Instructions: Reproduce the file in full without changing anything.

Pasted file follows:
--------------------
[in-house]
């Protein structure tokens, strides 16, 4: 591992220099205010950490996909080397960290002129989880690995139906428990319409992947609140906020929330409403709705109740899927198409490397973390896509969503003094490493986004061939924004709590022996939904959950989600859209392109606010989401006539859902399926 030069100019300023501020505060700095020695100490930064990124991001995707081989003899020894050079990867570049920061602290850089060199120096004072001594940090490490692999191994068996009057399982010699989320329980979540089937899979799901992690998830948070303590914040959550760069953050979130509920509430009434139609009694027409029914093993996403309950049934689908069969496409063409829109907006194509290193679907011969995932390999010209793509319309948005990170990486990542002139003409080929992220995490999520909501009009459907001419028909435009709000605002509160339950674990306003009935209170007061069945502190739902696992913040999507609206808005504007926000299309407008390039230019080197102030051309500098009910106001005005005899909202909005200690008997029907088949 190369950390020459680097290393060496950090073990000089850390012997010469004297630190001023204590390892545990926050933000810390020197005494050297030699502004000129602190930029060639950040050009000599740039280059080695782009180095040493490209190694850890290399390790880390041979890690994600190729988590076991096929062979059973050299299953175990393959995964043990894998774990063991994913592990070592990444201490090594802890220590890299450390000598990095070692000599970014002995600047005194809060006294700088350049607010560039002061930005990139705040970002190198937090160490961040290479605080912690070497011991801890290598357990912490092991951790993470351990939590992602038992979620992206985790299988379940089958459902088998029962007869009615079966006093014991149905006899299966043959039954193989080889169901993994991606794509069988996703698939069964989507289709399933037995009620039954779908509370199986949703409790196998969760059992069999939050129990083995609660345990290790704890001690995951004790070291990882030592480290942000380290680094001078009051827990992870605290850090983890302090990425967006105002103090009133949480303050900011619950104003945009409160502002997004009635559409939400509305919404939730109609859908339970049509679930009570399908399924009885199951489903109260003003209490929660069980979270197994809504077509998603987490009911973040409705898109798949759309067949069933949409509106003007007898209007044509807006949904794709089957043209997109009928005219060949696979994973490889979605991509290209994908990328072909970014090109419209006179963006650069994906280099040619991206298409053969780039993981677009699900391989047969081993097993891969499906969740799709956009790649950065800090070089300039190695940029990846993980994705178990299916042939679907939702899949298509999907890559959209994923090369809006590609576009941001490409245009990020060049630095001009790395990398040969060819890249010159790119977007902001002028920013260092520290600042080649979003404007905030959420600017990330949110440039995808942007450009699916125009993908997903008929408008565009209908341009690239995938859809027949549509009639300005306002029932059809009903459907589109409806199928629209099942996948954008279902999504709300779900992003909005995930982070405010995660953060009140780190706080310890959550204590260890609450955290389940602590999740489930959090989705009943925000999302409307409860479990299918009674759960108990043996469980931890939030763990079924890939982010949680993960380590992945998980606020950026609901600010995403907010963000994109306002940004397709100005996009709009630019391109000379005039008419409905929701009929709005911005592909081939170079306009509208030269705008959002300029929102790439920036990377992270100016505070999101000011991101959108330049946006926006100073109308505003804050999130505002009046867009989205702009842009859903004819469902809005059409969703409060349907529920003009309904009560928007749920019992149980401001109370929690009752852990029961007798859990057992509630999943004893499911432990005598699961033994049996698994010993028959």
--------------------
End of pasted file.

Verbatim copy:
[in-house]
């Protein structure tokens, strides 16, 4: 591992220099205010950490996909080397960290002129989880690995139906428990319409992947609140906020929330409403709705109740899927198409490397973390896509969503003094490493986004061939924004709590022996939904959950989600859209392109606010989401006539859902399926 030069100019300023501020505060700095020695100490930064990124991001995707081989003899020894050079990867570049920061602290850089060199120096004072001594940090490490692999191994068996009057399982010699989320329980979540089937899979799901992690998830948070303590914040959550760069953050979130509920509430009434139609009694027409029914093993996403309950049934689908069969496409063409829109907006194509290193679907011969995932390999010209793509319309948005990170990486990542002139003409080929992220995490999520909501009009459907001419028909435009709000605002509160339950674990306003009935209170007061069945502190739902696992913040999507609206808005504007926000299309407008390039230019080197102030051309500098009910106001005005005899909202909005200690008997029907088949 190369950390020459680097290393060496950090073990000089850390012997010469004297630190001023204590390892545990926050933000810390020197005494050297030699502004000129602190930029060639950040050009000599740039280059080695782009180095040493490209190694850890290399390790880390041979890690994600190729988590076991096929062979059973050299299953175990393959995964043990894998774990063991994913592990070592990444201490090594802890220590890299450390000598990095070692000599970014002995600047005194809060006294700088350049607010560039002061930005990139705040970002190198937090160490961040290479605080912690070497011991801890290598357990912490092991951790993470351990939590992602038992979620992206985790299988379940089958459902088998029962007869009615079966006093014991149905006899299966043959039954193989080889169901993994991606794509069988996703698939069964989507289709399933037995009620039954779908509370199986949703409790196998969760059992069999939050129990083995609660345990290790704890001690995951004790070291990882030592480290942000380290680094001078009051827990992870605290850090983890302090990425967006105002103090009133949480303050900011619950104003945009409160502002997004009635559409939400509305919404939730109609859908339970049509679930009570399908399924009885199951489903109260003003209490929660069980979270197994809504077509998603987490009911973040409705898109798949759309067949069933949409509106003007007898209007044509807006949904794709089957043209997109009928005219060949696979994973490889979605991509290209994908990328072909970014090109419209006179963006650069994906280099040619991206298409053969780039993981677009699900391989047969081993097993891969499906969740799709956009790649950065800090070089300039190695940029990846993980994705178990299916042939679907939702899949298509999907890559959209994923090369809006590609576009941001490409245009990020060049630095001009790395990398040969060819890249010159790119977007902001002028920013260092520290600042080649979003404007905030959420600017990330949110440039995808942007450009699916125009993908997903008929408008565009209908341009690239995938859809027949549509009639300005306002029932059809009903459907589109409806199928629209099942996948954008279902999504709300779900992003909005995930982070405010995660953060009140780190706080310890959550204590260890609450955290389940602590999740489930959090989705009943925000999302409307409860479990299918009674759960108990043996469980931890939030763990079924890939982010949680993960380590992945998980606020950026609901600010995403907010963000994109306002940004397709100005996009709009630019391109000379005039008419409905929701009929709005911005592909081939170079306009509208030269705008959002300029929102790439920036990377992270100016505070999101000011991101959108330049946006926006100073109308505003804050999130505002009046867009989205702009842009859903004819469902809005059409969703409060349907529920003009309904009560928007749920019992149980401001109370929690009752852990029961007798859990057992509630999943004893499911432990005598699961033994049996698994010993028959």